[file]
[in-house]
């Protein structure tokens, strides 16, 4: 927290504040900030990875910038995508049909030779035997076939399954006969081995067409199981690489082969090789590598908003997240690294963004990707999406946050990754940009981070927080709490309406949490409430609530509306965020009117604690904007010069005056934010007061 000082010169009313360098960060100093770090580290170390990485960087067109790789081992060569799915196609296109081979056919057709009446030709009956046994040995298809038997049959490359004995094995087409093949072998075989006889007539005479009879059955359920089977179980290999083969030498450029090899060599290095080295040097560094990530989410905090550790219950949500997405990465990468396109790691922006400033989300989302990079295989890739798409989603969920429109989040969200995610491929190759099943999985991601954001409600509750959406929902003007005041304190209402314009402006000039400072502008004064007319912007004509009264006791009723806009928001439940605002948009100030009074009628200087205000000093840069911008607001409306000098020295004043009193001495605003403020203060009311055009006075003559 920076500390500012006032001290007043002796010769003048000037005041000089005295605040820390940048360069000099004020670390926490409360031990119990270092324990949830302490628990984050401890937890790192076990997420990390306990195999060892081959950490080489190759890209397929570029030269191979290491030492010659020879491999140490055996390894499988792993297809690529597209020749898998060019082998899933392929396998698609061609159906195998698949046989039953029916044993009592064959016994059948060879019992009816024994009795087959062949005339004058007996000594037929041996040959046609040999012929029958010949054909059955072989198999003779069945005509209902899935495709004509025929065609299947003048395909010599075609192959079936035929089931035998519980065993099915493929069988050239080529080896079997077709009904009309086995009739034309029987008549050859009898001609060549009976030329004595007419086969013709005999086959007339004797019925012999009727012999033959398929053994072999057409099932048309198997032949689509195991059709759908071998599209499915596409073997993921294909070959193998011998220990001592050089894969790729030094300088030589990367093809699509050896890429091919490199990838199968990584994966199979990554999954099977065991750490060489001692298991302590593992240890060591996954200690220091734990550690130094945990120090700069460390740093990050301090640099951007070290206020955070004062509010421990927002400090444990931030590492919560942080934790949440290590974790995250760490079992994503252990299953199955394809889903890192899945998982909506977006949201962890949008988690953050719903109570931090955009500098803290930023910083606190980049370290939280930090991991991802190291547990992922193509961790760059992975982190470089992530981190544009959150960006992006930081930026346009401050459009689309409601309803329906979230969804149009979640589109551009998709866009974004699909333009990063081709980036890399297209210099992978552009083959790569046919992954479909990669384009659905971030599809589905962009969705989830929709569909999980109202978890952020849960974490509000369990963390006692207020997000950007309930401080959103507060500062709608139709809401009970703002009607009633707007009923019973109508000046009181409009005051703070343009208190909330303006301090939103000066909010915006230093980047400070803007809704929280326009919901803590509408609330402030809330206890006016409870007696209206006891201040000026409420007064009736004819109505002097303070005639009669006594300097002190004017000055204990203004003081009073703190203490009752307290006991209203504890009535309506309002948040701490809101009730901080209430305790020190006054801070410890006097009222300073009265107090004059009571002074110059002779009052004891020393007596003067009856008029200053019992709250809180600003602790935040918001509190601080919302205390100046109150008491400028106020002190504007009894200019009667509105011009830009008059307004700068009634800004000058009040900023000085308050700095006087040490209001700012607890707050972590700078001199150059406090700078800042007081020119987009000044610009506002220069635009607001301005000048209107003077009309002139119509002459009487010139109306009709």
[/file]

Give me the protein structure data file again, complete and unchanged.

[in-house]
């Protein structure tokens, strides 16, 4: 927290504040900030990875910038995508049909030779035997076939399954006969081995067409199981690489082969090789590598908003997240690294963004990707999406946050990754940009981070927080709490309406949490409430609530509306965020009117604690904007010069005056934010007061 000082010169009313360098960060100093770090580290170390990485960087067109790789081992060569799915196609296109081979056919057709009446030709009956046994040995298809038997049959490359004995094995087409093949072998075989006889007539005479009879059955359920089977179980290999083969030498450029090899060599290095080295040097560094990530989410905090550790219950949500997405990465990468396109790691922006400033989300989302990079295989890739798409989603969920429109989040969200995610491929190759099943999985991601954001409600509750959406929902003007005041304190209402314009402006000039400072502008004064007319912007004509009264006791009723806009928001439940605002948009100030009074009628200087205000000093840069911008607001409306000098020295004043009193001495605003403020203060009311055009006075003559 920076500390500012006032001290007043002796010769003048000037005041000089005295605040820390940048360069000099004020670390926490409360031990119990270092324990949830302490628990984050401890937890790192076990997420990390306990195999060892081959950490080489190759890209397929570029030269191979290491030492010659020879491999140490055996390894499988792993297809690529597209020749898998060019082998899933392929396998698609061609159906195998698949046989039953029916044993009592064959016994059948060879019992009816024994009795087959062949005339004058007996000594037929041996040959046609040999012929029958010949054909059955072989198999003779069945005509209902899935495709004509025929065609299947003048395909010599075609192959079936035929089931035998519980065993099915493929069988050239080529080896079997077709009904009309086995009739034309029987008549050859009898001609060549009976030329004595007419086969013709005999086959007339004797019925012999009727012999033959398929053994072999057409099932048309198997032949689509195991059709759908071998599209499915596409073997993921294909070959193998011998220990001592050089894969790729030094300088030589990367093809699509050896890429091919490199990838199968990584994966199979990554999954099977065991750490060489001692298991302590593992240890060591996954200690220091734990550690130094945990120090700069460390740093990050301090640099951007070290206020955070004062509010421990927002400090444990931030590492919560942080934790949440290590974790995250760490079992994503252990299953199955394809889903890192899945998982909506977006949201962890949008988690953050719903109570931090955009500098803290930023910083606190980049370290939280930090991991991802190291547990992922193509961790760059992975982190470089992530981190544009959150960006992006930081930026346009401050459009689309409601309803329906979230969804149009979640589109551009998709866009974004699909333009990063081709980036890399297209210099992978552009083959790569046919992954479909990669384009659905971030599809589905962009969705989830929709569909999980109202978890952020849960974490509000369990963390006692207020997000950007309930401080959103507060500062709608139709809401009970703002009607009633707007009923019973109508000046009181409009005051703070343009208190909330303006301090939103000066909010915006230093980047400070803007809704929280326009919901803590509408609330402030809330206890006016409870007696209206006891201040000026409420007064009736004819109505002097303070005639009669006594300097002190004017000055204990203004003081009073703190203490009752307290006991209203504890009535309506309002948040701490809101009730901080209430305790020190006054801070410890006097009222300073009265107090004059009571002074110059002779009052004891020393007596003067009856008029200053019992709250809180600003602790935040918001509190601080919302205390100046109150008491400028106020002190504007009894200019009667509105011009830009008059307004700068009634800004000058009040900023000085308050700095006087040490209001700012607890707050972590700078001199150059406090700078800042007081020119987009000044610009506002220069635009607001301005000048209107003077009309002139119509002459009487010139109306009709």